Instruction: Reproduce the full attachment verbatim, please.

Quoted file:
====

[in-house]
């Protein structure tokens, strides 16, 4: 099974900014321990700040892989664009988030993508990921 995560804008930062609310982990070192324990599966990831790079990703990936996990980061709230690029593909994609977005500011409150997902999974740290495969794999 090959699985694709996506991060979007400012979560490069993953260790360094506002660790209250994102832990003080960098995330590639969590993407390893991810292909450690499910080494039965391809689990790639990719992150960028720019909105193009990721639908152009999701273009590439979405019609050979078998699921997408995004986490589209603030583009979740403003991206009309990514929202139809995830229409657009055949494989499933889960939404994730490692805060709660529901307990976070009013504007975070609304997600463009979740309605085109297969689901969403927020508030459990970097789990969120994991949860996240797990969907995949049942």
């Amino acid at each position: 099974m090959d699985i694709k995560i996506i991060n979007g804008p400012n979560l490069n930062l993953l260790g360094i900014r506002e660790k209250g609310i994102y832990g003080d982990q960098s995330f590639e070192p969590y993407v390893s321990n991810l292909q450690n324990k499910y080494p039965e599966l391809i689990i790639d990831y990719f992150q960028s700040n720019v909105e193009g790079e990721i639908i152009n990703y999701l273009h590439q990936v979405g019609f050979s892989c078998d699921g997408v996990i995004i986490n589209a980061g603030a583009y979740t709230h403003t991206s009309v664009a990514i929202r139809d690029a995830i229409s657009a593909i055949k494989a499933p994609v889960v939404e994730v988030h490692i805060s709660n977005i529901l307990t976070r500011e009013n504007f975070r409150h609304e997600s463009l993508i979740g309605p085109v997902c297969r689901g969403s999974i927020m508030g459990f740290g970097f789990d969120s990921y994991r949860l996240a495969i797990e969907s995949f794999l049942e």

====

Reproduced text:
[in-house]
């Protein structure tokens, strides 16, 4: 099974900014321990700040892989664009988030993508990921 995560804008930062609310982990070192324990599966990831790079990703990936996990980061709230690029593909994609977005500011409150997902999974740290495969794999 090959699985694709996506991060979007400012979560490069993953260790360094506002660790209250994102832990003080960098995330590639969590993407390893991810292909450690499910080494039965391809689990790639990719992150960028720019909105193009990721639908152009999701273009590439979405019609050979078998699921997408995004986490589209603030583009979740403003991206009309990514929202139809995830229409657009055949494989499933889960939404994730490692805060709660529901307990976070009013504007975070609304997600463009979740309605085109297969689901969403927020508030459990970097789990969120994991949860996240797990969907995949049942």
């Amino acid at each position: 099974m090959d699985i694709k995560i996506i991060n979007g804008p400012n979560l490069n930062l993953l260790g360094i900014r506002e660790k209250g609310i994102y832990g003080d982990q960098s995330f590639e070192p969590y993407v390893s321990n991810l292909q450690n324990k499910y080494p039965e599966l391809i689990i790639d990831y990719f992150q960028s700040n720019v909105e193009g790079e990721i639908i152009n990703y999701l273009h590439q990936v979405g019609f050979s892989c078998d699921g997408v996990i995004i986490n589209a980061g603030a583009y979740t709230h403003t991206s009309v664009a990514i929202r139809d690029a995830i229409s657009a593909i055949k494989a499933p994609v889960v939404e994730v988030h490692i805060s709660n977005i529901l307990t976070r500011e009013n504007f975070r409150h609304e997600s463009l993508i979740g309605p085109v997902c297969r689901g969403s999974i927020m508030g459990f740290g970097f789990d969120s990921y994991r949860l996240a495969i797990e969907s995949f794999l049942e």